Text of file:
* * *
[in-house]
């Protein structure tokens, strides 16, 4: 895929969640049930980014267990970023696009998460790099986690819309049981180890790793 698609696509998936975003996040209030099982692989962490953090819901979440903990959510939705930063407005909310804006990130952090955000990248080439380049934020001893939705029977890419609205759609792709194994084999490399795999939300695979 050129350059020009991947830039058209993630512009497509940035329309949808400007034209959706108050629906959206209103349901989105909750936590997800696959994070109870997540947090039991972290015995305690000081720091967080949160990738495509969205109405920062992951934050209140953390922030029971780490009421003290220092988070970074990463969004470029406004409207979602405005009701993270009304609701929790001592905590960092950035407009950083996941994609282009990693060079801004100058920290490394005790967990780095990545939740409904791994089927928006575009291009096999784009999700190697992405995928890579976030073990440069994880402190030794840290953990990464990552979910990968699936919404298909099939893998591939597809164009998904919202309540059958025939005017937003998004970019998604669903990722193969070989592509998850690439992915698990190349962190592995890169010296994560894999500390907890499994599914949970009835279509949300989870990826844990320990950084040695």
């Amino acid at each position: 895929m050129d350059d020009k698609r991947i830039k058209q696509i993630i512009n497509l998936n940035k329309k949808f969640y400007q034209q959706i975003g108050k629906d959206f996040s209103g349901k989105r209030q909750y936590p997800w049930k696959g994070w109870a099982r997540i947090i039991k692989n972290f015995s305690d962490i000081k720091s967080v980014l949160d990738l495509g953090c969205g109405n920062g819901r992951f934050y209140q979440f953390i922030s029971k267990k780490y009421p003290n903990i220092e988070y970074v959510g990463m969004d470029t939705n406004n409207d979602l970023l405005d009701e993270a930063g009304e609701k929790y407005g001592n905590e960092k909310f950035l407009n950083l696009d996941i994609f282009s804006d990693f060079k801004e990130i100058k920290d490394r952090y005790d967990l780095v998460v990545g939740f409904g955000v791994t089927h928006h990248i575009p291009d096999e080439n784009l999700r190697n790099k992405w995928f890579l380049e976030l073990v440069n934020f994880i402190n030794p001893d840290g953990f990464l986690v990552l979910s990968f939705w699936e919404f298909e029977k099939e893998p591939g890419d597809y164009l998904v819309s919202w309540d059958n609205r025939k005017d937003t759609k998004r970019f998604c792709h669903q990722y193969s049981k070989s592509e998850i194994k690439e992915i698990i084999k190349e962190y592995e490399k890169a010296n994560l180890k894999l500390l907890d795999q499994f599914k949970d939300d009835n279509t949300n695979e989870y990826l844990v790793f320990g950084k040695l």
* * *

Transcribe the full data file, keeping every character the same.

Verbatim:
[in-house]
């Protein structure tokens, strides 16, 4: 895929969640049930980014267990970023696009998460790099986690819309049981180890790793 698609696509998936975003996040209030099982692989962490953090819901979440903990959510939705930063407005909310804006990130952090955000990248080439380049934020001893939705029977890419609205759609792709194994084999490399795999939300695979 050129350059020009991947830039058209993630512009497509940035329309949808400007034209959706108050629906959206209103349901989105909750936590997800696959994070109870997540947090039991972290015995305690000081720091967080949160990738495509969205109405920062992951934050209140953390922030029971780490009421003290220092988070970074990463969004470029406004409207979602405005009701993270009304609701929790001592905590960092950035407009950083996941994609282009990693060079801004100058920290490394005790967990780095990545939740409904791994089927928006575009291009096999784009999700190697992405995928890579976030073990440069994880402190030794840290953990990464990552979910990968699936919404298909099939893998591939597809164009998904919202309540059958025939005017937003998004970019998604669903990722193969070989592509998850690439992915698990190349962190592995890169010296994560894999500390907890499994599914949970009835279509949300989870990826844990320990950084040695």
């Amino acid at each position: 895929m050129d350059d020009k698609r991947i830039k058209q696509i993630i512009n497509l998936n940035k329309k949808f969640y400007q034209q959706i975003g108050k629906d959206f996040s209103g349901k989105r209030q909750y936590p997800w049930k696959g994070w109870a099982r997540i947090i039991k692989n972290f015995s305690d962490i000081k720091s967080v980014l949160d990738l495509g953090c969205g109405n920062g819901r992951f934050y209140q979440f953390i922030s029971k267990k780490y009421p003290n903990i220092e988070y970074v959510g990463m969004d470029t939705n406004n409207d979602l970023l405005d009701e993270a930063g009304e609701k929790y407005g001592n905590e960092k909310f950035l407009n950083l696009d996941i994609f282009s804006d990693f060079k801004e990130i100058k920290d490394r952090y005790d967990l780095v998460v990545g939740f409904g955000v791994t089927h928006h990248i575009p291009d096999e080439n784009l999700r190697n790099k992405w995928f890579l380049e976030l073990v440069n934020f994880i402190n030794p001893d840290g953990f990464l986690v990552l979910s990968f939705w699936e919404f298909e029977k099939e893998p591939g890419d597809y164009l998904v819309s919202w309540d059958n609205r025939k005017d937003t759609k998004r970019f998604c792709h669903q990722y193969s049981k070989s592509e998850i194994k690439e992915i698990i084999k190349e962190y592995e490399k890169a010296n994560l180890k894999l500390l907890d795999q499994f599914k949970d939300d009835n279509t949300n695979e989870y990826l844990v790793f320990g950084k040695l």